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Sort order. Aug 06, Jerome rated it really liked it. A very interesting account of the CIA's break-up of the A.
Khan network. The story deals with the CIA's use of one specific family inside the A. Khan network to bring down the nuclear design and manufacturing equipment purveyor, and their ensuing legal conflict with the Swiss homeland of that family. The overall theme is that the CIA in actuality enabled the proliferation of the technology, falling victim to a systemic attitude problem inherent in the intelligence community.
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Whatever your views on this topic or how much of the information we must take on face value, there is some interesting information here about the geopolitics of the time. For those with some knowledge of nuclear technology, there isn't much new or detail technical information contained in this book but that isn't really the intent of the authors. What little technical discussions they do engage in detracts from the experience, due to oblique and incomplete references. I gave this book 4 stars because of the format and editorial style. EVERY single chapter is simply the name of the country where that particular discussion centers.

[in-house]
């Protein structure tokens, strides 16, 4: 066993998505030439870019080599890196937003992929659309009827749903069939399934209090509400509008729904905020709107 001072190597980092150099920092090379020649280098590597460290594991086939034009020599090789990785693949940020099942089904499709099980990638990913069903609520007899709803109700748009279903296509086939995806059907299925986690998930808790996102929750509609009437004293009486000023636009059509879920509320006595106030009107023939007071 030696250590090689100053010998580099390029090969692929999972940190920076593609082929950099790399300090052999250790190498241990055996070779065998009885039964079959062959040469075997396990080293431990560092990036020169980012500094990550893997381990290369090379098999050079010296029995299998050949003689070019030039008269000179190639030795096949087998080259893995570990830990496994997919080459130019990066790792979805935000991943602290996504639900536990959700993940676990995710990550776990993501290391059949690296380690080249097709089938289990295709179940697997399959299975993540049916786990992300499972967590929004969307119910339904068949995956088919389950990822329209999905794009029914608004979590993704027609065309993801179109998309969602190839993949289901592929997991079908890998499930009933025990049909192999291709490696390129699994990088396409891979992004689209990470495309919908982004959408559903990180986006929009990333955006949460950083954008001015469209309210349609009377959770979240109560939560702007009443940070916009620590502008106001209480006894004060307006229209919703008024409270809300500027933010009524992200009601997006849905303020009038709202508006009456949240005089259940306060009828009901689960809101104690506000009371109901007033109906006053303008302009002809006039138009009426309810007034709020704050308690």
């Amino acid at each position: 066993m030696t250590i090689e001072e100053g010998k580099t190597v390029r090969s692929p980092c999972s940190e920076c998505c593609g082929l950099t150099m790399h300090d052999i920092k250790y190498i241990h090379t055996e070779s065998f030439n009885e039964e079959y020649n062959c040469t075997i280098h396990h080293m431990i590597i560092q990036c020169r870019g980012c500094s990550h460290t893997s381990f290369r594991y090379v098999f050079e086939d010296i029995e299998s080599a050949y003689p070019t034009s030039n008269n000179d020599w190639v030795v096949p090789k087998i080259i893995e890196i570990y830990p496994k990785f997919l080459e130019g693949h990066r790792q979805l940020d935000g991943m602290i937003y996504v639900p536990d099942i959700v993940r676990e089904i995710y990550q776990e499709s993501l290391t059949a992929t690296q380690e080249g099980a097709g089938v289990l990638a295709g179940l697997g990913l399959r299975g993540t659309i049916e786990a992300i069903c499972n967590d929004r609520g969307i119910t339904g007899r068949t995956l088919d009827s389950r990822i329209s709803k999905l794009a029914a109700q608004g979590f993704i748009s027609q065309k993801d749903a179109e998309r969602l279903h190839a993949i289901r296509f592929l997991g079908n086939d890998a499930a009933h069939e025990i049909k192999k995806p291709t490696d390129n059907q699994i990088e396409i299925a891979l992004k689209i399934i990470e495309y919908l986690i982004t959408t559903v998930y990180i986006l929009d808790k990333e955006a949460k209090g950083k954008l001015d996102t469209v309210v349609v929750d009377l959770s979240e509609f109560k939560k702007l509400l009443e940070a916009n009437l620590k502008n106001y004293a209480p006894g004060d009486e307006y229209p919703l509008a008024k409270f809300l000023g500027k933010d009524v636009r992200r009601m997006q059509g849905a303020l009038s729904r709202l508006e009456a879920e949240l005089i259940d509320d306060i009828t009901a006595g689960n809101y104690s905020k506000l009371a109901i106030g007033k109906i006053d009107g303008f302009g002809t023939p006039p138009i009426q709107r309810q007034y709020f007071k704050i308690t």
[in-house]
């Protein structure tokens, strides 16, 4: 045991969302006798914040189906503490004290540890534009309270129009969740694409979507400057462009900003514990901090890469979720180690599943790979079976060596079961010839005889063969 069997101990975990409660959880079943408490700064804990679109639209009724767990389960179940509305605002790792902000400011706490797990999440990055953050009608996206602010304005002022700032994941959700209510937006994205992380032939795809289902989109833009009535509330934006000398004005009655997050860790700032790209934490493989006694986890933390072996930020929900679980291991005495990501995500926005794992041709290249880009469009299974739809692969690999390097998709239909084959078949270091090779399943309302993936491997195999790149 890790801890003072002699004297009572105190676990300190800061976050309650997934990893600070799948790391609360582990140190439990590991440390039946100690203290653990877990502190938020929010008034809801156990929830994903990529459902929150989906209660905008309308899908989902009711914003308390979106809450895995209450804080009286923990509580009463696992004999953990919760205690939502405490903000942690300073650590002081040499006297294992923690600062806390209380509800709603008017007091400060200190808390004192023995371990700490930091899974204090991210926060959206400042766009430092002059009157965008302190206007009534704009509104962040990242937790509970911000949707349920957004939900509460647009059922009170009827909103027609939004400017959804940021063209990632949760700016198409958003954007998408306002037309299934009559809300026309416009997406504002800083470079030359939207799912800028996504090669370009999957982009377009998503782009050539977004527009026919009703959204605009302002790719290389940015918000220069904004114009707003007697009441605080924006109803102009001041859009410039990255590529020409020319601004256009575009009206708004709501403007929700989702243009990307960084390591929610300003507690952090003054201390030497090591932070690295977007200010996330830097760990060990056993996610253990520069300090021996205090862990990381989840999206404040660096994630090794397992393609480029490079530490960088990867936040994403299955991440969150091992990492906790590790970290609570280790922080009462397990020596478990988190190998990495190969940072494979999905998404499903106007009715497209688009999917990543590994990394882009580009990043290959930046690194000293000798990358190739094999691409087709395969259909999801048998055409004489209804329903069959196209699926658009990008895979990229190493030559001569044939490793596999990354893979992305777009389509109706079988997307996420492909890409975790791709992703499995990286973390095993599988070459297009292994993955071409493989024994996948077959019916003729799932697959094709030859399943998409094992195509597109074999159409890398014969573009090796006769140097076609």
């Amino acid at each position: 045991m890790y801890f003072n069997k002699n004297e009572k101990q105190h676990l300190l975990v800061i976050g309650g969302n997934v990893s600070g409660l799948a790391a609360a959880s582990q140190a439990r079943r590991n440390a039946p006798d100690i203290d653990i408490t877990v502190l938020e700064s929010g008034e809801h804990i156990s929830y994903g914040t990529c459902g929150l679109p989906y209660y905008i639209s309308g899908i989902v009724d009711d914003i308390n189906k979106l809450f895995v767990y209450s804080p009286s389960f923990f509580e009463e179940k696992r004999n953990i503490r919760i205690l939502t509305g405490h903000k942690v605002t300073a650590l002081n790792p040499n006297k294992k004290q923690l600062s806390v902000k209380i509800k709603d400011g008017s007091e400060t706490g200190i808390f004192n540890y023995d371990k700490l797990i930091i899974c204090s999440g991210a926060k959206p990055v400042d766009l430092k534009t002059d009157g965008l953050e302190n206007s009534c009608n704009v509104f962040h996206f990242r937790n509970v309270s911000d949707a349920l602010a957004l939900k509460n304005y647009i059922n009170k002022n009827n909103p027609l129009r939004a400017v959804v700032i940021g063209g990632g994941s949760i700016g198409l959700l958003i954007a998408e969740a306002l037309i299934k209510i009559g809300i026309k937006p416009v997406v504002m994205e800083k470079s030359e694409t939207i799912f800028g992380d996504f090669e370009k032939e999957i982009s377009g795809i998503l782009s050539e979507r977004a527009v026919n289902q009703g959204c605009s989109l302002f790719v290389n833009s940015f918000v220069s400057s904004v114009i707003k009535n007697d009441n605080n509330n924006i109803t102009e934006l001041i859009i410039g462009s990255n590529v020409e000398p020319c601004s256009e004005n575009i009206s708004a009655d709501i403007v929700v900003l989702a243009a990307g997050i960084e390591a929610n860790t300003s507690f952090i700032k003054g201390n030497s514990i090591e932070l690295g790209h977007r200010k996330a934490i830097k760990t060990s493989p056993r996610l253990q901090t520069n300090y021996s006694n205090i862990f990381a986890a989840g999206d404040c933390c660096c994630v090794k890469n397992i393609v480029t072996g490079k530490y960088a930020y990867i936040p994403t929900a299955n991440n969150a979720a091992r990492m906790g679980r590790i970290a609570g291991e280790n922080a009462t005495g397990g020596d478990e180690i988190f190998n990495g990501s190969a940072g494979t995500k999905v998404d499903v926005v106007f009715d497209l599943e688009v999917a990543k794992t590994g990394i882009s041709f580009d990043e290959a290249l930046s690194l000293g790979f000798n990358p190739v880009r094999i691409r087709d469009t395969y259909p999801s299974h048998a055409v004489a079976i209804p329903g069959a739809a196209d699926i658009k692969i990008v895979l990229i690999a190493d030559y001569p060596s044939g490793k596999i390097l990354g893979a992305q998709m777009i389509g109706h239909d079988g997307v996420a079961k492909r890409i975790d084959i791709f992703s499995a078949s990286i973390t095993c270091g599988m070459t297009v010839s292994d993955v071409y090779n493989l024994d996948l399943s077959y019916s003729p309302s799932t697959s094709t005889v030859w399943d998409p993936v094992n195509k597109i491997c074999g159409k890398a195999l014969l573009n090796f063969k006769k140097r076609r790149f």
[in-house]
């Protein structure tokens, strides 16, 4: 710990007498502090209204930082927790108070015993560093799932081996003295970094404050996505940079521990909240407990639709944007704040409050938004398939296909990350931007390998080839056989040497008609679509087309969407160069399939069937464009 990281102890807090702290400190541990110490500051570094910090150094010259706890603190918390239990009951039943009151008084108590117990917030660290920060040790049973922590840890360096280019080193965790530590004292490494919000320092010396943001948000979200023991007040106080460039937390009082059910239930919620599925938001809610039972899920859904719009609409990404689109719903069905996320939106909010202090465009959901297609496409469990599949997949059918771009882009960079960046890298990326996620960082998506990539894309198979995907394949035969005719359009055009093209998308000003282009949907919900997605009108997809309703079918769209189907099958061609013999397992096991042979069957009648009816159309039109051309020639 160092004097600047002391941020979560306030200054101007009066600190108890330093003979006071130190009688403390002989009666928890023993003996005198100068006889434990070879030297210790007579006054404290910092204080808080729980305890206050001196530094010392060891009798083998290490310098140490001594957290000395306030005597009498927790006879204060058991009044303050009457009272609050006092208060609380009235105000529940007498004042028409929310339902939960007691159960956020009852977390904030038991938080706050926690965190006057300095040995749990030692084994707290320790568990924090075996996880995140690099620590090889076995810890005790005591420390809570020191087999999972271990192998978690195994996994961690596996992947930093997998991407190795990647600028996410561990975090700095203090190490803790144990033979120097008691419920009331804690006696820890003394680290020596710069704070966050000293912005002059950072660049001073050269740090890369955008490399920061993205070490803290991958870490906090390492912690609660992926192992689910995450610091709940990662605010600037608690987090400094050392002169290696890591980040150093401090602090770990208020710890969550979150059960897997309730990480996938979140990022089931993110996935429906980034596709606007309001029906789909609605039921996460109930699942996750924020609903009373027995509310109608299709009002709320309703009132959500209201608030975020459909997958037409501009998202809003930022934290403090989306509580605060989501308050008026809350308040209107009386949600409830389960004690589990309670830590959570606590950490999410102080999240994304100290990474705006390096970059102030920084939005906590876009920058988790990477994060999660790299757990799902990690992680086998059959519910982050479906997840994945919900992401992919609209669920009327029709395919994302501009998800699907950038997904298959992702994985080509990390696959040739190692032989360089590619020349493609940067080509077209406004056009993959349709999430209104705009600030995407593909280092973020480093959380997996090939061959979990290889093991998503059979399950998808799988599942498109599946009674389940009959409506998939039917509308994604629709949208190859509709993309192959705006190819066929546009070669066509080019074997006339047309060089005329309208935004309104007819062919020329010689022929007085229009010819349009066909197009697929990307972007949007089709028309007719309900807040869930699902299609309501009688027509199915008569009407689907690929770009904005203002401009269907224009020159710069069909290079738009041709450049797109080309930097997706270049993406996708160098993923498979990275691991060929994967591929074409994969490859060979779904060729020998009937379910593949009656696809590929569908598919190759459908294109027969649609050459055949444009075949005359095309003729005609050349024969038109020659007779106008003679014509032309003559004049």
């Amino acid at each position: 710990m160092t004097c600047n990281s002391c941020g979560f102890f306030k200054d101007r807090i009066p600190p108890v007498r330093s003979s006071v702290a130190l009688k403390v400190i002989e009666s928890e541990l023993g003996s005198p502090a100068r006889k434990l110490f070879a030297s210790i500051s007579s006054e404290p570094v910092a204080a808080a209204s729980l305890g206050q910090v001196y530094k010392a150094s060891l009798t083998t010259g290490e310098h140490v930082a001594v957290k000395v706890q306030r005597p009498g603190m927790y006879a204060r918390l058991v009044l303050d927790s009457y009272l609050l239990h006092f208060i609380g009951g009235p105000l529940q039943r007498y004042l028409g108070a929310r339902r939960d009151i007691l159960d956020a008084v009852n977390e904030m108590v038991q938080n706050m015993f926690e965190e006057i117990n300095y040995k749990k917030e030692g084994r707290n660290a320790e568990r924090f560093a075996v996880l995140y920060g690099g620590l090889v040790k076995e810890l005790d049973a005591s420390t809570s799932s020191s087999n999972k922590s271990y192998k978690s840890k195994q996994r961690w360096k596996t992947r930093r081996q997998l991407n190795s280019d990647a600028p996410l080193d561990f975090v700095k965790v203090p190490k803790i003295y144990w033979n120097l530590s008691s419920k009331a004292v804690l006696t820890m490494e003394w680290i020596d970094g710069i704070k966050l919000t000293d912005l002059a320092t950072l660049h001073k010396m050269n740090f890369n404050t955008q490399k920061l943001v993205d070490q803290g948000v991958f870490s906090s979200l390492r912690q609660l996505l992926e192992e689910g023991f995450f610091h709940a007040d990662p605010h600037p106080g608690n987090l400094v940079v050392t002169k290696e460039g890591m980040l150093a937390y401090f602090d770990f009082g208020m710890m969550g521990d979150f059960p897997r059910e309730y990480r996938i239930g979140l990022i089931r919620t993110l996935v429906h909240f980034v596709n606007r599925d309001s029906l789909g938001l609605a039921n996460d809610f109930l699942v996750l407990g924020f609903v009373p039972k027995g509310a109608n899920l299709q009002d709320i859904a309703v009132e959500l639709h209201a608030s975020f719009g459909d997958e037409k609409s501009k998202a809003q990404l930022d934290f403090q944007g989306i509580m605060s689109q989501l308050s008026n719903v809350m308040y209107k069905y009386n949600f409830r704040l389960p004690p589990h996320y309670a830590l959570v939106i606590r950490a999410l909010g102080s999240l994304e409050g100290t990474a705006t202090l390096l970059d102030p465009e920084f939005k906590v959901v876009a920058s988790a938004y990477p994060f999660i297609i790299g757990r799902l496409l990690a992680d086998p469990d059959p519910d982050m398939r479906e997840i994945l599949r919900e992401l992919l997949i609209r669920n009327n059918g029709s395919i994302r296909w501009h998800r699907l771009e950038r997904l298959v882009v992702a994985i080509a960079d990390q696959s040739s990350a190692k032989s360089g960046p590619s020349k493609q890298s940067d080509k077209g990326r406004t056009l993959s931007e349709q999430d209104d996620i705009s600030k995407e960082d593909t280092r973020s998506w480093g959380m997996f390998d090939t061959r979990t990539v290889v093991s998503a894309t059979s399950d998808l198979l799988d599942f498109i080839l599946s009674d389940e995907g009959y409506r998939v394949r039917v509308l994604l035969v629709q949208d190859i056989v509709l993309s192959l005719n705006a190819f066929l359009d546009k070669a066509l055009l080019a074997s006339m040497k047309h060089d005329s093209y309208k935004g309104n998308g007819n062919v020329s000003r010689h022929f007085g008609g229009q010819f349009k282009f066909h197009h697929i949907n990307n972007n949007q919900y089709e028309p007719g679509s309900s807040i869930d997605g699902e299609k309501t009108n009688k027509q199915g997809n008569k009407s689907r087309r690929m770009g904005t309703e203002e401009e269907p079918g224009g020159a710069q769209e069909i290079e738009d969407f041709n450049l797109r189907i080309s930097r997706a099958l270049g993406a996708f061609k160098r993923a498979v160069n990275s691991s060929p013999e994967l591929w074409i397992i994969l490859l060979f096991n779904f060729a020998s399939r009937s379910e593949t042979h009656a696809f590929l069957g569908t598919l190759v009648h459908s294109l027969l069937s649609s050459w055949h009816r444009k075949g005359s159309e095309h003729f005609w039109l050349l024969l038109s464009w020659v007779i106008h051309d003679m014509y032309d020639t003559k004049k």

The chapters then really loose any usable structure, I simply didn't care. The names all run together and repeat. Then the overall narrative gets lost, I had a hard time understanding what the time stamp was for some sections. The incidents go back and forth, not very readable. And finally the writing was just like a history textbook, here's what happened on this day, then this happened on this day, then this on the next day. Apr 15, Anna rated it liked it. I thought this book was reasonably well written.
My primary criticism comes from the authors' obvious "blame America first" bias. Although the Swiss were at least as much at fault as the Americans for not capturing these nuclear black marketeers, the authors chose to lay the blame squarely on the CIA. How they could arrive at this conclusion, despite all of the evidence that they reveal about the Swiss' failure to capture the suspects for decades, defies intellectual honesty.